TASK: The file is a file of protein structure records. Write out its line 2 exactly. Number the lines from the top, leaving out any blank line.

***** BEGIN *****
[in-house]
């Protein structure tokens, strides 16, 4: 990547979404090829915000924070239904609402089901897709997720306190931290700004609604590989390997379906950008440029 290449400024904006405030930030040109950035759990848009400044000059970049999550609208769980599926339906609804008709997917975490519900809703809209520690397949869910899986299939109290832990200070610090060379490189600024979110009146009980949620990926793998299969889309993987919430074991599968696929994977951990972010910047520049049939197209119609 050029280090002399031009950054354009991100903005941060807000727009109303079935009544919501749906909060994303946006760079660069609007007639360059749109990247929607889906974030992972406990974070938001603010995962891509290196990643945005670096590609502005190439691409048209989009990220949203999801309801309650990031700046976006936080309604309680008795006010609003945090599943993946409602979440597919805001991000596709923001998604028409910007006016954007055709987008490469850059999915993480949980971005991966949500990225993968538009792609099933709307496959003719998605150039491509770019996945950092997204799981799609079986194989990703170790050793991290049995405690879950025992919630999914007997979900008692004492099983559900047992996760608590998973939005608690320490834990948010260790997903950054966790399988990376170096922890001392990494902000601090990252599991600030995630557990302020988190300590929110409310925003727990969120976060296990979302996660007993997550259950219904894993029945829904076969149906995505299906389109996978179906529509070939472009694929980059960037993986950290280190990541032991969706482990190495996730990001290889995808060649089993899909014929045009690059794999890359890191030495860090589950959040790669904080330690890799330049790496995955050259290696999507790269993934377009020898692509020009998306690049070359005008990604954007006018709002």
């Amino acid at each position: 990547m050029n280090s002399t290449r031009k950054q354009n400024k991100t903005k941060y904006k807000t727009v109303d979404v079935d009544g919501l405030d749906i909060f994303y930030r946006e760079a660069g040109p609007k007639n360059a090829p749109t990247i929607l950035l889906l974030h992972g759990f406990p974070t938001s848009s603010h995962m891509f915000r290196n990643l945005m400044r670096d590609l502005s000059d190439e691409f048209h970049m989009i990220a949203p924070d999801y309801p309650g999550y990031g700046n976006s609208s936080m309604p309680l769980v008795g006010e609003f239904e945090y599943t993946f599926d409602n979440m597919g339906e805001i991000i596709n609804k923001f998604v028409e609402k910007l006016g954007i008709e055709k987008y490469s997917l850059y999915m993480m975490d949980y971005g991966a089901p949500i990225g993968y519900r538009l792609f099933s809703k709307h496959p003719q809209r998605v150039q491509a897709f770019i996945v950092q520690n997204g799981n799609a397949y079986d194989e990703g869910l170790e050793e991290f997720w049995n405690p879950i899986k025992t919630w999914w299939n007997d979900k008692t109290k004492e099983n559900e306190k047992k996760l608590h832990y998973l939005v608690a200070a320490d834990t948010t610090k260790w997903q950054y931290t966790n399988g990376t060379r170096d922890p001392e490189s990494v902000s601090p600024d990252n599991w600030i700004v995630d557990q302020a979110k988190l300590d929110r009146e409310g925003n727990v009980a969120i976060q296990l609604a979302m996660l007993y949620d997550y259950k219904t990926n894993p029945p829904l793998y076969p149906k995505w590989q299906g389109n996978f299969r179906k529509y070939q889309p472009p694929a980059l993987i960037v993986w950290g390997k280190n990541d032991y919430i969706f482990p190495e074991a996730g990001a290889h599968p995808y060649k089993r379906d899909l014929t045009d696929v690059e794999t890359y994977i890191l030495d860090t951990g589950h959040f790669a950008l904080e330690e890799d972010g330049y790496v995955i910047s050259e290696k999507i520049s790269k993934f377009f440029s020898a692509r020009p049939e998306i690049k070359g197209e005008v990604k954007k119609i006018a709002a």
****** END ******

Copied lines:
């Protein structure tokens, strides 16, 4: 990547979404090829915000924070239904609402089901897709997720306190931290700004609604590989390997379906950008440029 290449400024904006405030930030040109950035759990848009400044000059970049999550609208769980599926339906609804008709997917975490519900809703809209520690397949869910899986299939109290832990200070610090060379490189600024979110009146009980949620990926793998299969889309993987919430074991599968696929994977951990972010910047520049049939197209119609 050029280090002399031009950054354009991100903005941060807000727009109303079935009544919501749906909060994303946006760079660069609007007639360059749109990247929607889906974030992972406990974070938001603010995962891509290196990643945005670096590609502005190439691409048209989009990220949203999801309801309650990031700046976006936080309604309680008795006010609003945090599943993946409602979440597919805001991000596709923001998604028409910007006016954007055709987008490469850059999915993480949980971005991966949500990225993968538009792609099933709307496959003719998605150039491509770019996945950092997204799981799609079986194989990703170790050793991290049995405690879950025992919630999914007997979900008692004492099983559900047992996760608590998973939005608690320490834990948010260790997903950054966790399988990376170096922890001392990494902000601090990252599991600030995630557990302020988190300590929110409310925003727990969120976060296990979302996660007993997550259950219904894993029945829904076969149906995505299906389109996978179906529509070939472009694929980059960037993986950290280190990541032991969706482990190495996730990001290889995808060649089993899909014929045009690059794999890359890191030495860090589950959040790669904080330690890799330049790496995955050259290696999507790269993934377009020898692509020009998306690049070359005008990604954007006018709002």